Sunday, November 29, 2009


In a dream, I awoke outside of my body. I was sitting, small and powerless, on the headboard of my bed. Lying in my place was a animated version of me, a golem. It look liked me, moved liked me, somehow knew my routines. Oddly, I even knew my golem's name. It was Carl, very proper. Very Prussian. As I stared, Carl opened his eyes - he did not awake, as he was neither asleep before his eyes opened nor was he truly awake after they did - all before the alarm sounded. He rose stiffly from my spot in the bed before even the dogs began to stir. He found my house slippers, worn with the prints from my callused feet, without needing to see. He found the bedroom door in the pitch darkness, and scuffled zombielike down the upper hallway, mimicking an even more hollow echo of my routine. He dumbly descended the stair, skipping the top step - which squeals a protest if you tread upon it - just as I would have. I watched him head downstairs, perched mute over his left shoulder, floating unembodied, neither cold nor warm.

Only our very dumb dog Costello followed him to the kitchen, for our less-dumb dog Calvin seemingly detected that Carl was merely a shadow of an idea of me. Calvin somehow knew to wait for my wife, who asleep didn't notice I was gone, replaced by a hollow vessel of clay, breathed to life by a cold breeze from long dead ghosts.

I watched, trapped in my dream, as Carl let out the very dumb dog to relieve himself. The golem - my golem - stood rock still in the doorway, looking beyond, not at - very dumb Costello. I wondered if Costello would eventually notice that Carl failed to acknowledged his existence with a biscuit or a kind word. Carl went back to the kitchen, and without thought or emotion or even pause, made coffee. He never stopped to look out the window or smile or fart, he just kept slowing doing what I normally did. After some small clatter of glass on plastic, the carafe was set and the percolation began. I noted grimly that Mr. Coffee showed more light and color than Carl. I wondered, too, whether Carl would feel as alone and scared if it were him trapped overlooking my shoulder.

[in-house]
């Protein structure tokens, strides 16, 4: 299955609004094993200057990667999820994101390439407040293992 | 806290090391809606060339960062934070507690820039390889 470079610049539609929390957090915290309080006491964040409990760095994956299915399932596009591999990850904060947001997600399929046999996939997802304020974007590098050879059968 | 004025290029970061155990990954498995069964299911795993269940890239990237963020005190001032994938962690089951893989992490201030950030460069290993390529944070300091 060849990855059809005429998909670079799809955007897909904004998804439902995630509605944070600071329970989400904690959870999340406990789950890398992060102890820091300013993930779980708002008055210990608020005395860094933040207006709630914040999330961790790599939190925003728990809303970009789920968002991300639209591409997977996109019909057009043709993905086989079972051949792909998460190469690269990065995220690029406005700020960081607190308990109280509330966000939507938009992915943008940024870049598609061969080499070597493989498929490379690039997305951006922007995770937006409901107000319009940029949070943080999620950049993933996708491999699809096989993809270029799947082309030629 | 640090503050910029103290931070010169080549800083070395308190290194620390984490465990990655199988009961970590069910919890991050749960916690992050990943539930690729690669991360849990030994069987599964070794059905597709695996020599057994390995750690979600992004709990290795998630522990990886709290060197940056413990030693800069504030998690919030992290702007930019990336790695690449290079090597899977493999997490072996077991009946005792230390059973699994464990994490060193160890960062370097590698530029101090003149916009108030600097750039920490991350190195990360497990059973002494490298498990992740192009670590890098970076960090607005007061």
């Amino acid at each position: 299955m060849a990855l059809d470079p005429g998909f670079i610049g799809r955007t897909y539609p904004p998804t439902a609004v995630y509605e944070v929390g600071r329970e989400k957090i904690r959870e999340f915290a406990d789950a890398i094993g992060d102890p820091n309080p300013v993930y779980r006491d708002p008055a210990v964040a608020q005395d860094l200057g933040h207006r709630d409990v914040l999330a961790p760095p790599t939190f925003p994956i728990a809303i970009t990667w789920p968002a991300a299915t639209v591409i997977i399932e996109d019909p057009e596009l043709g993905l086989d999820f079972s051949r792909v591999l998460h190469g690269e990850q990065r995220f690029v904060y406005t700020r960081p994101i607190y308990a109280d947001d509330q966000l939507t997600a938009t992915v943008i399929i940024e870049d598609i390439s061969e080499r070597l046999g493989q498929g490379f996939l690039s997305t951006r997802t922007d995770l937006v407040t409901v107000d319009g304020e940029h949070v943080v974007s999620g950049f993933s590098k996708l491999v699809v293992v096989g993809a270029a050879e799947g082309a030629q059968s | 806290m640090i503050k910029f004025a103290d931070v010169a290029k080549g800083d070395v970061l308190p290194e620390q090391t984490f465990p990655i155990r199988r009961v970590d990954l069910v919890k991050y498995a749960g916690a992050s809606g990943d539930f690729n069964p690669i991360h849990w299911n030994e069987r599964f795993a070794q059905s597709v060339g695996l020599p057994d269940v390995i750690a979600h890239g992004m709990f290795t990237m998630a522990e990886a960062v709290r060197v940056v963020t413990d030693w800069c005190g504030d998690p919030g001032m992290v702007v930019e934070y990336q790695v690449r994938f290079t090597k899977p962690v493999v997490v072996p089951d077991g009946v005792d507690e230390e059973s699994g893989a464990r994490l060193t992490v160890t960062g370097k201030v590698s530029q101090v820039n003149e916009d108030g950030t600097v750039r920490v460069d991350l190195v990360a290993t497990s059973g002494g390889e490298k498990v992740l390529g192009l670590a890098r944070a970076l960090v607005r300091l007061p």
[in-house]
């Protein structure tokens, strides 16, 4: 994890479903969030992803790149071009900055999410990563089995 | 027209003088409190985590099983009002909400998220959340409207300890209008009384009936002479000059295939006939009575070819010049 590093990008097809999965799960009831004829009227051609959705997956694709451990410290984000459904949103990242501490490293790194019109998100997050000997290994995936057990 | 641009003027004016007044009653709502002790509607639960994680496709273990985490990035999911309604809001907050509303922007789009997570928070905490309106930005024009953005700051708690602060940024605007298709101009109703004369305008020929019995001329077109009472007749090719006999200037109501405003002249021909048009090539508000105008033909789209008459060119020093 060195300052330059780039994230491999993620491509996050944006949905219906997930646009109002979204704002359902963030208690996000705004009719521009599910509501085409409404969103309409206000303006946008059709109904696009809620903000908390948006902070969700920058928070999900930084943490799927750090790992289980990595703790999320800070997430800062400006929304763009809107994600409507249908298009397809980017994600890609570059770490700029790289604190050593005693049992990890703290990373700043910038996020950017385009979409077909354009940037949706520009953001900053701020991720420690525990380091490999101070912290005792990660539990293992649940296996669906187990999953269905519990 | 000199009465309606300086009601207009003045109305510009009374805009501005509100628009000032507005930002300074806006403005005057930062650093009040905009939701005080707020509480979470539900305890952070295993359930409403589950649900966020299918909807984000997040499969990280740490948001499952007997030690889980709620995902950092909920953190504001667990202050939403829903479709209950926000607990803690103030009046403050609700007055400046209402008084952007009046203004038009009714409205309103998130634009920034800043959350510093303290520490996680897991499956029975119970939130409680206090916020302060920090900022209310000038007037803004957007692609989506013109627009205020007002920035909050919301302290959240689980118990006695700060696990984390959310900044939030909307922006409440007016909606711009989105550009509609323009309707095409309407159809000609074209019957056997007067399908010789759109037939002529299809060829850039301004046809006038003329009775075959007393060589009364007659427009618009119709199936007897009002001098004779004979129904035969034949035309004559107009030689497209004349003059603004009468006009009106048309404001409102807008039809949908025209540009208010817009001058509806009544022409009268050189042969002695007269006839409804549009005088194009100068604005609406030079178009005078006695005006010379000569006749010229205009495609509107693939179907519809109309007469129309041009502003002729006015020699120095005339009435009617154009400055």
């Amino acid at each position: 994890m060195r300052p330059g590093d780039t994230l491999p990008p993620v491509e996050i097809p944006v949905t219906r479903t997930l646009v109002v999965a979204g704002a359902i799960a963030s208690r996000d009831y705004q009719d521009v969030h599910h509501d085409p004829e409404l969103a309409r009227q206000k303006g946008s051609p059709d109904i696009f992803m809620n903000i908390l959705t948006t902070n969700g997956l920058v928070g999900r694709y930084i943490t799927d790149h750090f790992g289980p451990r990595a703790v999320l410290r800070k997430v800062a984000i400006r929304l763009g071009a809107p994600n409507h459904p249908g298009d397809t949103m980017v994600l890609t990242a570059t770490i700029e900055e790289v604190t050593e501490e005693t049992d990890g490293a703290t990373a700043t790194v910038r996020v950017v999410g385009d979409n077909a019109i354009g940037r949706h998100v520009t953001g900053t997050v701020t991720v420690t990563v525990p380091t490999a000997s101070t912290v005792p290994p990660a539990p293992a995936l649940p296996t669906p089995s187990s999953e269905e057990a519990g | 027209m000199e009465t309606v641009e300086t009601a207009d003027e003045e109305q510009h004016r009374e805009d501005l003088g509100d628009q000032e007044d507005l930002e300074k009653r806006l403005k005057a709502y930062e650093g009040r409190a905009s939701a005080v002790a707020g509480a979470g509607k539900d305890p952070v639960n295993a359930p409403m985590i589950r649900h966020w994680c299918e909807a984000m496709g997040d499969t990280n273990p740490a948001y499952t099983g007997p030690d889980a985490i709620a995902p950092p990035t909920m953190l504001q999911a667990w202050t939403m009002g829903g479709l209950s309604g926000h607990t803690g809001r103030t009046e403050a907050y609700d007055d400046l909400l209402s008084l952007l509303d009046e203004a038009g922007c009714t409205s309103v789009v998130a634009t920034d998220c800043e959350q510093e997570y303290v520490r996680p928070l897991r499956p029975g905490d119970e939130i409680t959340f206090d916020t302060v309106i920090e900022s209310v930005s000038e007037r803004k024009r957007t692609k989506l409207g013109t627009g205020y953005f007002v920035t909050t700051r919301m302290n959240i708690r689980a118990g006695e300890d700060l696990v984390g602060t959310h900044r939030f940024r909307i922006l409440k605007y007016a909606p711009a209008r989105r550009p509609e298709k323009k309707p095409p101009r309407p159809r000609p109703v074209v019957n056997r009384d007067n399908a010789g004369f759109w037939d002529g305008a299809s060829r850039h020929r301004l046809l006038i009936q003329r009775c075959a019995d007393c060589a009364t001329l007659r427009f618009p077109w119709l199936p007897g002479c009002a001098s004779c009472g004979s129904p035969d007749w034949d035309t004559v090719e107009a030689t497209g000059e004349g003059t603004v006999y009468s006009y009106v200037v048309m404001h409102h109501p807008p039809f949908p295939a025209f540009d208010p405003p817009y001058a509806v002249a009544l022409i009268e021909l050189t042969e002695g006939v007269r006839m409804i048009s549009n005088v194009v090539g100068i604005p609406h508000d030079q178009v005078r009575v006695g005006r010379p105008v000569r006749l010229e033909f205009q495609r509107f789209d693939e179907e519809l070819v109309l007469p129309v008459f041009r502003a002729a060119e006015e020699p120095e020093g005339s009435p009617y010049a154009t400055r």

Abbruptly but without fanfare, I began to feel my dreamstate begin to fade. The kitchen floor hard and firm under my slippers. A smell, familiar to me, the tart odor of coffee. The throaty growl of the furnace kicking on in the basement. I was mildly shocked that Carl had gone so quickly, leaving without so much as a word or a nod, leaving me standing at the counter in a blackened kitchen, alone with a very dumb dog. I stirred a bit, and absently scratched an itch on my shoulder. It felt real, if inconsequential. I spun and headed to the family room for a bit of CNN, rubbing the stubble on my chin. It was then, passing through the dining room, that I saw Carl briefly again, looking back at me in the mirror. He need, I noticed, a shave.

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Please don't take me too seriously.